When it was built in 1900, the State Savings Bank was part of Detroit’s emerging financial district and would be a cornerstone of that district for 80 years. The bank is listed on the National Register of Historic Places both individually and as part of the 36-building Detroit Financial District. According to the Historic Registration Form, the district “contains Michigan’s most magnificent array of early twentieth-century bank and office buildings” and provides “much of the form to today’s Detroit skyline.”

The State Savings Bank is also Michigan’s only major surviving example of a building by influential New York architecture firm McKim, Mead, and White, according to the Historic Designation Advisory Board. As well as being on the National Register of Historic Places, it is a Michigan State Historic Site and a Detroit Local Historic District.

The Historic District Commission uses the Secretary of Interior’s Standards for Rehabilitation as a guide. According to these guidelines, demolition should only occur if the building cannot be reused or is structurally unsound. We believe the State Savings Bank does not meet the established criteria for demolition. An owner may claim financial hardship, but according to the Historic District Commission’s Economic Hardship Guidelines, “an applicant’s expectation of demolishing a historic property at the time of purchase is not considered reasonable.”

Detroit deserves smarter parking solutions

Downtown Detroit boasts 55 parking structures and 163 surface lots, according to a 2012 report by Data Driven Detroit.

Detroit deserves smarter parking solutions that are integrated with the cityscape. Why not work toward turning some of the city’s 163 surface lots into parking garages instead of demolishing a beautiful, structurally sound historic structure?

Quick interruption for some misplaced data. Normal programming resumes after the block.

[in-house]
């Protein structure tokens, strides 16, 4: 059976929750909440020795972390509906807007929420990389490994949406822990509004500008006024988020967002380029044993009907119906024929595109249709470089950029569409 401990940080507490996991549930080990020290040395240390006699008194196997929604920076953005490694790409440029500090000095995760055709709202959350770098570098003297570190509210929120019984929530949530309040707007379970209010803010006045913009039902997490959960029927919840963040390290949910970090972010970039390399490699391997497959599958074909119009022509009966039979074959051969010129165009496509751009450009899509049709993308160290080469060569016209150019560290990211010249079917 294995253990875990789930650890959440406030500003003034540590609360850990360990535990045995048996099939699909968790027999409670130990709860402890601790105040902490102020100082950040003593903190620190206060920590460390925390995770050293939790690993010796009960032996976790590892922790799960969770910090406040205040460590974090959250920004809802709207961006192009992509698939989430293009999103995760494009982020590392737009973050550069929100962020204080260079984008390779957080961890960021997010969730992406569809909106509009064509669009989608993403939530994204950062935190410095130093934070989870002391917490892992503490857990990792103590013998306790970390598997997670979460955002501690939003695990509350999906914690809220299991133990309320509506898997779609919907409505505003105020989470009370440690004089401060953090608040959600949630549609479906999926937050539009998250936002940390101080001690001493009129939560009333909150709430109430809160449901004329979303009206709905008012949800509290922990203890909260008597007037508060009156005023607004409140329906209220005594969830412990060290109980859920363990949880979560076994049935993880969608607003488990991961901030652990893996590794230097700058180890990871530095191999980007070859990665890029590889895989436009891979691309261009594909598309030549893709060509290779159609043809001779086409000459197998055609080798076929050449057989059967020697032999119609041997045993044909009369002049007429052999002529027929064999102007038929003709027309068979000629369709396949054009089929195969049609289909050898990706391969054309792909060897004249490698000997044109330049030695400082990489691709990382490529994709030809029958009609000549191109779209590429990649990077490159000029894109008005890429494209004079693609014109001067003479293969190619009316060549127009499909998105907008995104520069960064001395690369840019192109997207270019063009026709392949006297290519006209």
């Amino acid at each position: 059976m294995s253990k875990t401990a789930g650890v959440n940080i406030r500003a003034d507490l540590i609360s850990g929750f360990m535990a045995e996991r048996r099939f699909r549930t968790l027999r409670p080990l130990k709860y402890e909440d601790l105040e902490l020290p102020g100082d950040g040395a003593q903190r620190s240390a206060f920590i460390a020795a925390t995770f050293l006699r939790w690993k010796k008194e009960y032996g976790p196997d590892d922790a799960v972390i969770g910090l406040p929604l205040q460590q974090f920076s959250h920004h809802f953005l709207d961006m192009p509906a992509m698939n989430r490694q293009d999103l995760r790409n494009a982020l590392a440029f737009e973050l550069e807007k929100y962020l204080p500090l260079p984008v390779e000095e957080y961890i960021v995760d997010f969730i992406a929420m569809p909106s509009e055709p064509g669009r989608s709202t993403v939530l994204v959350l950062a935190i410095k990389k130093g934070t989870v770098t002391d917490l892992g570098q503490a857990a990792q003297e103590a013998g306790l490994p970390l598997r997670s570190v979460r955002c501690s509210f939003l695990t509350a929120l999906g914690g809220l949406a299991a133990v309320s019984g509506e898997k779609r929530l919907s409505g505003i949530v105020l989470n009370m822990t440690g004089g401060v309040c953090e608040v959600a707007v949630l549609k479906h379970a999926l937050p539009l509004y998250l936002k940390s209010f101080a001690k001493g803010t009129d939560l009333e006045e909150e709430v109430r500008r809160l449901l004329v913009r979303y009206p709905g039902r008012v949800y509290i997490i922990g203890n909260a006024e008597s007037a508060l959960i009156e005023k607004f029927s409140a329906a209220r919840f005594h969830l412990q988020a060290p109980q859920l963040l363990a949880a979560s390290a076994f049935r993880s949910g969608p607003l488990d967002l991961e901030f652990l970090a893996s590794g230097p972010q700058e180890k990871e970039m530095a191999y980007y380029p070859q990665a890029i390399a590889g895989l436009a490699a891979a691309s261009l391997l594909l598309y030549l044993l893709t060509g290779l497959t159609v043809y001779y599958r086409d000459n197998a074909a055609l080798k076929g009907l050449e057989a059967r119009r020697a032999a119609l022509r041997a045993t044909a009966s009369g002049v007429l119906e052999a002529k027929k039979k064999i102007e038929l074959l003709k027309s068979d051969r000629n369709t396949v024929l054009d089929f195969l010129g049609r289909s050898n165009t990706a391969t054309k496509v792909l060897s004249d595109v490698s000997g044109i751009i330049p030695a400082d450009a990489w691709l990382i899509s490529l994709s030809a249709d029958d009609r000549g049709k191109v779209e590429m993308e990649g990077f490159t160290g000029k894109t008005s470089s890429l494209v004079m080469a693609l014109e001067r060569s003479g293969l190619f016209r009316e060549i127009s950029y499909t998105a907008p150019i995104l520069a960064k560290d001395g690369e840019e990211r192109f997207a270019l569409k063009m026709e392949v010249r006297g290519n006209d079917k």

Smart urban cities across the nation are rethinking their approach to parking. Salt Lake City recently outlawed the short-sighted practice of demolishing buildings to make surface lots. In Minneapolis, there’s discussion of using tax strategies to flip the math on profitability in favor of those who build on their vacant land. Knoxville stepped up its enforcement of blight laws to prevent property owners who want to tear down buildings for parking using the “demolition-by-neglect” route. And Tulsa has a temporary ban on demolitions for parking while it considers ordinances to limit it. And we all know what it’s like to park in Chicago, New York, and San Francisco. Big cities have less parking and more activity, period.

By tearing down the State Savings Bank Building, more parking will come at a cost: to our distinctive streetscape, to the density and walkability of our downtown core, and to the history we all share.

Wrote Preservation Detroit Board President Melanie Markowicz in an op-ed for the Detroit Free Press: “Simply put, if we continue to hollow out our downtown core over and over again, we will have nothing left to constitute the need for parking at all.”

Take action

We have a chance to stand up for this building and for the heritage that connects us to our city. Please join Preservation Detroit in opposing the demolition of the State Savings Bank.

  • Attend the HDC meeting on August 14 at 5:30 p.m. and speak out!

13th Floor Auditorium, Coleman A. Young Municipal Center
2 Woodward Avenue
Detroit, MI 48226

  • Write to the Historic District Commission:

Detroit Historic District Commission
65 Cadillac Square – 13th Floor
Detroit, MI 48226
Fax letters to: (313) 224-1310

For questions, contact the Commission’s staff: Crystal Wilson, wilsoncr@detroitmi.gov, (313) 224-6536

  • Email the developer and advocate for adaptive reuse of the State Savings Bank

Steve Apostolopoulos, managing partner, Triple Group
Twitter: @SteveApost
Email: info@tripleproperties.com

For more information contact:

Melanie A. Markowicz
President | Board of Directors
Preservation Detroit
4735 Cass Avenue
Detroit, MI 48201
Phone: 313.577.3559
Cell: 517.410.8577

Amy Elliott Bragg
Board of Directors
Cell: 248-885-2282

Dawn Bilobran
Board of Directors
Cell: 248-909-0075

Filed in: Action Alerts, PD News • Friday, August 2nd, 2013




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Preservation Detroit is Detroit's oldest and largest architectural preservation organization. As the first Detroit recipient of the National Trust for Historic Preservation's Honor Award, we have been working to honor Detroit's rich architectural and cultural heritage since 1975. Over the last three decades, the scope of Preservation Detroit has grown to encompass the entire city, from historic homes to skyscrapers to sites of cultural significance. Please join us in our mission to preserve, promote, and protect the neighborhoods and buildings that define the unique character of Detroit for generations to come.